Arnett Hartsfield Jr., a firefighter, lawyer and educator who helped lead the battle to integrate the Los Angeles Fire Department and became a historian of the struggle, died Friday in Los Angeles of natural causes, said his daughter Paula Johnson. He was 96.
Hartsfield was a city firefighter for 20 years before retiring from the LAFD in 1961 to practice law and teach black studies at Cal State Long Beach and other campuses.
He also was the author of “The Old Stentorians,” a history of the Fire Department’s integration, and a founder of the African American Firefighters Museum, located in the old quarters of a segregated firehouse in South Los Angeles where he was stationed in the 1940s and early ‘50s.
In 1955, Hartsfield had been a firefighter for 15 years — and had just passed the bar — when the Los Angeles Fire Department was ordered to desegregate its stations.
As one of 80 black firefighters sent to all-white stations, he was about to find out how difficult the change would be.
“The captain met me at the door and gave me a direct order never to enter the kitchen when the white firemen were eating, to use my own pots and pans and to shower only when no whites were using the washroom,” Hartsfield recalled decades later in The Times. “I was already an attorney, and every day I came to work and scrubbed toilets.”
Although infuriated by the discrimination, Hartsfield decided it was better to stick with the job and blaze a trail for others.
“He was the leader during the fight for integration,” said Brent Burton, a Los Angeles County Fire Department captain and past president of the black firefighters group the Stentorians, which Hartsfield helped organize. “It made him the subject of much scrutiny, but after all he endured he was still positive.”
Hartsfield was born in Bellingham, Wash., on June 14, 1918. He grew up in an interracial family as the grandson of a white Irish Canadian and a black woman who had left slavery. The only black people he knew growing up were his relatives.
Until his family moved to California in 1929, “I never had a black neighbor or a colored kid in my class. I had no racial hostility at all,” he recalled in a 2009 interview for the California Firefighters History Project.
He graduated from Manual Arts High School in South Los Angeles and worked in construction before joining the city Fire Department in 1940. He was on duty at Station 30, one of the city’s two all-black stations, when Pearl Harbor was bombed in 1941. Because he had been in the ROTC, he was commissioned as an Army infantry lieutenant but served in a segregated unit.
After the war, he returned to the segregated department and attended law school at USC on the GI Bill.
He chafed under the department’s discriminatory system. Before 1955, all black firefighters worked in either Station 30 or Station 14, both on Central Avenue. With only two black stations, the number of black firefighters was basically capped. Promotions were also severely restricted: A black firefighter could move up only when a black captain retired or died.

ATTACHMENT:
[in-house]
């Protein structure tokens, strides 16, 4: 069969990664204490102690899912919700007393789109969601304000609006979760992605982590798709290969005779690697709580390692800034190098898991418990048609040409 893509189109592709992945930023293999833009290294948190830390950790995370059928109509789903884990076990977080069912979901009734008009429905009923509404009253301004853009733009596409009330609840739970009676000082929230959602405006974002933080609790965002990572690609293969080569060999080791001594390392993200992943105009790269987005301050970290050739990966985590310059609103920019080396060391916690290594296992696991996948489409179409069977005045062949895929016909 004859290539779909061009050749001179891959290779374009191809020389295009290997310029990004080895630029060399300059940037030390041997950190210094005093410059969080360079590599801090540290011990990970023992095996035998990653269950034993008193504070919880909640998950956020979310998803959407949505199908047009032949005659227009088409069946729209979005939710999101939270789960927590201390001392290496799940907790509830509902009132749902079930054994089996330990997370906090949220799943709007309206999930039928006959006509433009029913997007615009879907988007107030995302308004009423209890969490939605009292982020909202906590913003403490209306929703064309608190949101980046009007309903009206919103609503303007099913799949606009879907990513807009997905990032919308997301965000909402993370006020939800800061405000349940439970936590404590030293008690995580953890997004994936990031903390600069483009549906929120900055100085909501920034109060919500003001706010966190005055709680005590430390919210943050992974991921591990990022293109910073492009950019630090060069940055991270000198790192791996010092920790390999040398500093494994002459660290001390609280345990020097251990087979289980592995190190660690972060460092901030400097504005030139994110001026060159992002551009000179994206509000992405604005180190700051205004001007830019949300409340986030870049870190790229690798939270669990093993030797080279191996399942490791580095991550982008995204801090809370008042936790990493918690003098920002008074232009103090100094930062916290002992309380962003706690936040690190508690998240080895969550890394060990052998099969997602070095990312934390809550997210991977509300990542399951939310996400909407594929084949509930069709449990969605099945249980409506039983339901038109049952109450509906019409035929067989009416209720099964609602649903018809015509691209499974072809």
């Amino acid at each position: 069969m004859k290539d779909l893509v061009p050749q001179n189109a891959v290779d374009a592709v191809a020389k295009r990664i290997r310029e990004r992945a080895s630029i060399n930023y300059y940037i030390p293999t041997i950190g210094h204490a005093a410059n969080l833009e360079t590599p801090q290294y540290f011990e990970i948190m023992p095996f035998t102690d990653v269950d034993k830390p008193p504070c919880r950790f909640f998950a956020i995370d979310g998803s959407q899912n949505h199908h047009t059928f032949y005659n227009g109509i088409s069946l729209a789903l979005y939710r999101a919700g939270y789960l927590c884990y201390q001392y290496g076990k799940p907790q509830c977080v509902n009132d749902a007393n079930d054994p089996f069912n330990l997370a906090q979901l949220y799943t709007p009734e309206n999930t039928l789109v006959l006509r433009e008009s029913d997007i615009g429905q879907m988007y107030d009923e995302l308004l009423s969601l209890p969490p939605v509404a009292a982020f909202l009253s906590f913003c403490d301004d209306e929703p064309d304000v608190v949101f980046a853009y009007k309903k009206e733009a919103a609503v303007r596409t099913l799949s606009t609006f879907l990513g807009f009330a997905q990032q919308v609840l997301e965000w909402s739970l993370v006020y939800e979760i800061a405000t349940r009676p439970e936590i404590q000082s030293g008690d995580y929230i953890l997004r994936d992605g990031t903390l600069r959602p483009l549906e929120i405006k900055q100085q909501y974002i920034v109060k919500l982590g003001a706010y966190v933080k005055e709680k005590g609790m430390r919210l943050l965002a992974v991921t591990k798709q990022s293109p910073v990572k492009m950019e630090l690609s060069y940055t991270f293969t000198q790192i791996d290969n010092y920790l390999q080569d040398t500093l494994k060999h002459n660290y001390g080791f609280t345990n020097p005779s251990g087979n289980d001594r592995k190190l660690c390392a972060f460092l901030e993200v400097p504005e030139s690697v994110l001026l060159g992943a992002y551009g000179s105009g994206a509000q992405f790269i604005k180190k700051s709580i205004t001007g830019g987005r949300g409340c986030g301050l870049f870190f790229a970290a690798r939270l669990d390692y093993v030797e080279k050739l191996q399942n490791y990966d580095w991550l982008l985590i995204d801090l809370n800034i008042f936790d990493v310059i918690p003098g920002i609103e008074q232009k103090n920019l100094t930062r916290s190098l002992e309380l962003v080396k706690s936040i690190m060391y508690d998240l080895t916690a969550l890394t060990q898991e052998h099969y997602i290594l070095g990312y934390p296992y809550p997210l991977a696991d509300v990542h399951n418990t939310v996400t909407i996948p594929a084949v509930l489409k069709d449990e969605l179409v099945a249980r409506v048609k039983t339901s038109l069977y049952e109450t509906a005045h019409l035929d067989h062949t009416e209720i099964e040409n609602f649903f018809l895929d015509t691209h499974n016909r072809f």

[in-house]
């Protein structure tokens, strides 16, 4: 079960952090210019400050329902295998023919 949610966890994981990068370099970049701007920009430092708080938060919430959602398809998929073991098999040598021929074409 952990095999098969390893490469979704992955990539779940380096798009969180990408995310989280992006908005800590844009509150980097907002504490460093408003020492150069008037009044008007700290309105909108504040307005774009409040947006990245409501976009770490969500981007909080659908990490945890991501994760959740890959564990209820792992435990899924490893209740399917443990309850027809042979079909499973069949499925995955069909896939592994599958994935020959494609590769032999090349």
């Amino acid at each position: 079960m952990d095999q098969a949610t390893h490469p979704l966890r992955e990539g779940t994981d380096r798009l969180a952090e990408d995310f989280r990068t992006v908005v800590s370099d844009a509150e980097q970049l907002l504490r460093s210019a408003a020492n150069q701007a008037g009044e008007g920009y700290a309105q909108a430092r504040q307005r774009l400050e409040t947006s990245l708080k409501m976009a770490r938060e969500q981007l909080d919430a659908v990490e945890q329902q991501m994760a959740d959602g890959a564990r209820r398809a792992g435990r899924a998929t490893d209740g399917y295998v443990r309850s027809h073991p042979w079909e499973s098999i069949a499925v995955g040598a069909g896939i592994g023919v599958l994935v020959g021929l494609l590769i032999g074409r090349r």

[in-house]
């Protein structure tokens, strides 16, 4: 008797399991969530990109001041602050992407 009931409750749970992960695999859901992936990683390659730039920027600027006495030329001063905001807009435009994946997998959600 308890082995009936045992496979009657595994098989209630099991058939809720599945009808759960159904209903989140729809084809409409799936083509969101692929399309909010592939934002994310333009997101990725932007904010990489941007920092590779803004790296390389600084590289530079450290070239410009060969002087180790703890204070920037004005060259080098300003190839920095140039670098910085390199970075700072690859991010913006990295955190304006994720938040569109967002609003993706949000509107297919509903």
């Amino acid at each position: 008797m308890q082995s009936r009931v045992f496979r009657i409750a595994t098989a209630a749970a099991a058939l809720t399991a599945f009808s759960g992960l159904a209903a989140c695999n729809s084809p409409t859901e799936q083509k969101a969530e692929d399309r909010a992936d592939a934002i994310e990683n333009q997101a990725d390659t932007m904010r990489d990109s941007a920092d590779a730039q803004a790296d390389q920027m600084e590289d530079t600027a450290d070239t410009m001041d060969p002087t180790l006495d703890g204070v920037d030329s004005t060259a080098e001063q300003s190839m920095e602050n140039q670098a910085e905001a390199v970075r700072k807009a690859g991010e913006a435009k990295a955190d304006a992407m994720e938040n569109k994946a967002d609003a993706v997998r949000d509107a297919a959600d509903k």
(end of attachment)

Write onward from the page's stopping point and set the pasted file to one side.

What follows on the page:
“Back then … I was bitterly complaining all the time,” Hartsfield told The Times in 2005. “As long as I was busy complaining, all I saw was the dark side: I can’t promote. During the ugly integration fight, I was known to the chief and the white firemen as the ‘damn [black] agitator.’”
Bolstered by Brown vs. Board of Education, the landmark 1954 U.S. Supreme Court decision against school segregation, he and about 30 other black firefighters formed the Stentorians — a Greek term for those who speak out — that year.
The following year, Hartsfield and 80 other black firefighters were reassigned — but only one per white station. “They called it integration. I called it isolation,” Hartsfield said.
Although some white firefighters were friendly, most greeted the black firemen with hostility, forcing them to perform rookie work — laying hoses, cleaning poles — despite years on the job.
One black firefighter found feces smeared on his pillow. Most of the black firefighters could not keep their food in the same refrigerator as their white co-workers. If they did, Hartsfield said, “white firefighters opposed to integration would urinate” on it.
At his integrated station, Hartsfield did not experience any problems with his food, but he ate alone for six years. And he said that though he “never heard the N-word,” whites called him Calhoun, after the shady lawyer character in the popular 1950s black sitcom “Amos ‘n’ Andy.”
He kept a record of the injustices and turned the material into “The Old Stentorians,” co-written with Billy Mills and published in 1973.
As a lawyer, Hartsfield often represented clients for free. “He couldn’t make a living doing that,” his daughter said, and he turned to teaching. He taught for 26 years, retiring in 1988 when he was 70.
In addition to his daughter Paula, Hartsfield is survived by his second wife, Jeanne Hartsfield, of Inglewood; daughters Charlean Fields of Los Angeles and Barbara Heyward of Seymour, Tenn.; son Arnett Hartsfield III of Bakersfield; three grandchildren; two great-grandchildren; and two great-great-grandchildren.
In 2010, he received the Fire Department’s first Lifetime Achievement Award, presented by Douglas Barry, the department’s first African American chief.
The discrimination Hartsfield and others experienced might have been easier to swallow “if I could have looked forward to today and all the advances” that have been made, he said some years ago. “I didn’t dare to hope that it would change during my lifetime.”